BenFred: David Perron’s Blues Puzzle Can Be Hard To Replicate | Ben Frederickson

Do you think the Colorado Avalanche fears the Blues more today than they did two months ago?

We never know what could have happened in last season’s second round if the now defending Stanley Cup champions had not taken out goalkeeper Jordan Binnington with a cheap shot from Nazem Kadri.

Next post-season, we would wonder what could have happened if the Blues had navigated wage cap constraints in a way that allowed them to take a better shot at keeping veteran striker David Perron?

Colorado is probably excited, Perron is now a Red Wing because of the kind of contract that seemed like one that would have made a lot of sense for the Blues.

It was Perron who finally retaliated against Nazem Kadri, after his crash into Binnington knocked the locked goalkeeper out of the playoffs with a knee injury.

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He scored nine goals and made four assists while firing a sniper-like shooting percentage of 21.4 last season.

Nr. 57 accounted for a total of 57 points (27 goals, 30 assists) in the regular season, affecting the matches in every possible way.

He helped the Blues win a ring in 2019, returned to the organization every time a transaction took him away to play for another, and made it crystal clear to anyone who would listen that he hoped this special relationship would continue .

If I told you before the free agency that Perron would land a five-year deal, no one would have expected the 34-year-old to sign with the Blues. Too much. Too old. Time to turn the page.

But if I told you before the free agency that Perron would sign a two-year deal worth less than $ 1 million a year more than the average annual value of the contract he’s just finished with the Blues, how many of you would have bet the contract was to be with the Blues? Yes me too.

But Perron is a Red Wing who now has a deal to pay him nearly $ 500,000 less per. season than what he did on the last contract he surpassed with the Blues.

It’s hard to swallow.

I know, I know. It’s a hard-cap league. Difficult decisions have to be made. Can’t keep everyone. Blues have plenty of depth on the forward. Defense was a need. Etc.

Blues boss Doug Armstrong has earned the doubt, and while no one who has been aware of this team at all likes the Perron departure, it does not make sense to hit a character on any offseason until the final picture takes shape. Armstrong can be completely unpredictable, and I mean that as a compliment.

Locking Robert Thomas into a franchise record deal could end up looking smart after the eight-year extension. No complaints here. Armstrong has previously invested heavily in young talent, and guys like Alex Pietrangelo and Vladimir Tarasenko made it look smart for a long time.

And who knows, maybe Armstrong is working behind the scenes to finally carry out Blues fans’ biggest dream – to welcome Matthew Tkachuk home via trade or free agency in the relatively near future.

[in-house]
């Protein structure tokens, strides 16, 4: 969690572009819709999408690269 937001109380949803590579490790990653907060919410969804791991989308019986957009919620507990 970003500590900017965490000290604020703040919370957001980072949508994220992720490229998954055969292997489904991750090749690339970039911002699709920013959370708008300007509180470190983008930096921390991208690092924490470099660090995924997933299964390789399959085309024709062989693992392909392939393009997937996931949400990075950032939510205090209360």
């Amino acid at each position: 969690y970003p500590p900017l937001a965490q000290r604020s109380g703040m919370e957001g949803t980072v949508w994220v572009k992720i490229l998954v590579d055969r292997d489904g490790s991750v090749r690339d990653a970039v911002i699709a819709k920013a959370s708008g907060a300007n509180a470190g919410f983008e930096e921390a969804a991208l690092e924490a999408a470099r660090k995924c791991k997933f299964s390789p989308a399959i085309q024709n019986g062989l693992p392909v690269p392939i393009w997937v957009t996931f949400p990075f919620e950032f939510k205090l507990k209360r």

But right now, it’s a little hard to understand that the Blues end up in a place where they thought they could not justify beating Detroit’s two-year deal of $ 4.75 million for Perron.

The Blues were either unable or unwilling to create more cap space, leading to free agency.

They remain bound by a deplorable Marco Scandella contract.

They had no trouble finding four years and $ 16 million for 31-year-old defender Nick Leddy after an encouraging but relatively small sample size.

Tarasenko and his $ 7.5 million debt during his final season remain on the books, and no one seems to know if he is very interested in playing for the Blues or not.

Simply put, Perron was not as big a priority as it once seemed.

I suppose this is comparable to Armstrong’s wisely stiff-armed feelings when he decided to extend former captain David Backes. But let’s not forget that Backes traveled for a $ 30 million five-year deal back in 2016. We’re talking about a much smaller payday here for Perron.

Armstrong has described this offseason as a jigsaw puzzle. The Blues decided they are good at moving forward without Perron’s piece. The risk? The platform is the kind of piece a team can come to miss more and more when he is gone.

Blues coach Craig Berube could count on Perron being a tough competitor. He had an ability to overshadow his concerns – age and injury history is the biggest – with production as the spotlight reached its brightest. He was a powerplay ace and a perfect match with captain Ryan O’Reilly, who now has no new extension and no Perron. Perron seemed to shoot, loved to score and set off the competition with those around him. The attackers who are left have big skates to fill.

Armstrong’s clever move in recent times has left him in doubt, but that mountain in Colorado feels higher today than it did when the Blues last clashed with Avalanche in May.

Ben Frederickson @Ben_Fred on Twitter bfrederickson@post-dispatch.com

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